California Science Center Has Only Half the Money It Needs to Display Space Shuttle Endeavour
When Mayor Villaraigosa told Angelenos, "Moving the Endeavour will be a marvel of wonder and ingenuity," he wasn't kidding. And all that ingenuity -- and jet fuel, and tree trimming, and overtime paid to police and engineers -- didn't come cheap.
Back in 2011, the California Science Center began a $200 million campaign to offset the cost of transporting and housing its new spaceship.
So far, it has raised only...
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Hold on. So, it flew the shuttle here, dragged it all over town, but the Science Center doesn't have the money to actually display it -- AND IS JUST TELLING US NOW?
It turns out, even counting the $15 million raised with the help of several foundations, and about $1 million apiece donated by companies including AEG, Time Warner Cable and Toyota, the Science Center has raised only about $100 million -- half of what it needs -- since the fundraising campaign was announced last year.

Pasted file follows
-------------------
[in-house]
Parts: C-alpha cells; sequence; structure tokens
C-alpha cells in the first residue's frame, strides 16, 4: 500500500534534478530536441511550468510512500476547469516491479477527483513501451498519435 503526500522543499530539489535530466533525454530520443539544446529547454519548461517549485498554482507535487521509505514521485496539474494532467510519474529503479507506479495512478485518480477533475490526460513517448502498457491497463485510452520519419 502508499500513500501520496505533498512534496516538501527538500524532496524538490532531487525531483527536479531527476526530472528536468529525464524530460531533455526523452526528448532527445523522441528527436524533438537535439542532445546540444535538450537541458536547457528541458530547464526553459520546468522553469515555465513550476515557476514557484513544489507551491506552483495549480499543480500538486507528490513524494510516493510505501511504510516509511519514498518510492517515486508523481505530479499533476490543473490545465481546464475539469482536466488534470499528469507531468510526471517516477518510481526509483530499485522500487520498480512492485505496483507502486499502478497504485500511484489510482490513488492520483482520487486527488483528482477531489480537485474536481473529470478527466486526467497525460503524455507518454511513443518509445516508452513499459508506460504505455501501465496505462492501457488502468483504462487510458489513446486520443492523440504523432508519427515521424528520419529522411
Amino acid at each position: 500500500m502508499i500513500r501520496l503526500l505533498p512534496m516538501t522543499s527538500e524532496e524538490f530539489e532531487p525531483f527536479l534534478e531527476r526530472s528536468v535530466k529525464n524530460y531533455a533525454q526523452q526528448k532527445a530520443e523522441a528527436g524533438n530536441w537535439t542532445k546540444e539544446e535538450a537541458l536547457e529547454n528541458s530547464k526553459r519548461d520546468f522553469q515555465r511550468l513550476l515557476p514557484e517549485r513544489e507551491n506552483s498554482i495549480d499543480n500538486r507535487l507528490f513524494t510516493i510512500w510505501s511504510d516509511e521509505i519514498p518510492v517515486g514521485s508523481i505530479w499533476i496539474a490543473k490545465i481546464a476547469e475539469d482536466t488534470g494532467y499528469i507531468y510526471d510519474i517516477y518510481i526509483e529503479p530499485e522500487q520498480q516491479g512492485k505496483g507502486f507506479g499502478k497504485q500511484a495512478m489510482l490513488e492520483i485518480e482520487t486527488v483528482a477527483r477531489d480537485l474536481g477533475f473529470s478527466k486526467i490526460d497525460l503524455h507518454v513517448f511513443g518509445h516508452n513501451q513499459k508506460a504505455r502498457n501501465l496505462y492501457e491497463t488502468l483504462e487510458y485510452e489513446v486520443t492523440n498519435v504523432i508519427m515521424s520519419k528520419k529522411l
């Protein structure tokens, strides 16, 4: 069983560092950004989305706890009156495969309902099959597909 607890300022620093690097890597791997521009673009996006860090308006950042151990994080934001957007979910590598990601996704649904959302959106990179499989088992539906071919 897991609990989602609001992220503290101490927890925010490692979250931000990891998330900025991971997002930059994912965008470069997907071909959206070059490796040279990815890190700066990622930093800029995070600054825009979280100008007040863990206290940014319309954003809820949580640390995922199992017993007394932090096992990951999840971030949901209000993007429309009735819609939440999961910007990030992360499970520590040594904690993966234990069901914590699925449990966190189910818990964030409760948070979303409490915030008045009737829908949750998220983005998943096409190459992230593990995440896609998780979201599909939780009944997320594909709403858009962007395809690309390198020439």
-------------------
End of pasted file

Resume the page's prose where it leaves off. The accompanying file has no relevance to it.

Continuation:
Yesterday, AEG president Tim Leiweke made an appeal to Los Angeles business leaders to support the center.
The reality is that without the private sector stepping up to contribute both financially and in other ways, there is no way that Endeavour, a true national treasure, could come to Los Angeles and the California Science Center. The Science Center prevailed in securing this national treasure for our community.
Now it is the responsibility of local organizations to invest in our city, invest in our children, invest in important institutions and be accountable for bringing these opportunities to our community. The true payoff for all of our investment is the educational opportunities Endeavour will create and the economic impact these programs will bring to so many sectors in our city.
Endeavour will go on display starting Oct. 30, but only in a temporary shelter until CSC is able to finish construction on the shuttle's permanent home. (California Science Center members can catch a sneak peek of the shuttle Oct. 26-28.)
Endeavour fans with money to burn can sponsor one of the shuttle's thermal tiles for a cool $1,000.
On its website, the Science Center is asking poorer supporters to raise money by turning their Twitter feeds into an advertisement for Toyota -- for which the car company will give the Science Center $50 per tweet.
Better get tweeting, people! You've got $100 million to raise.
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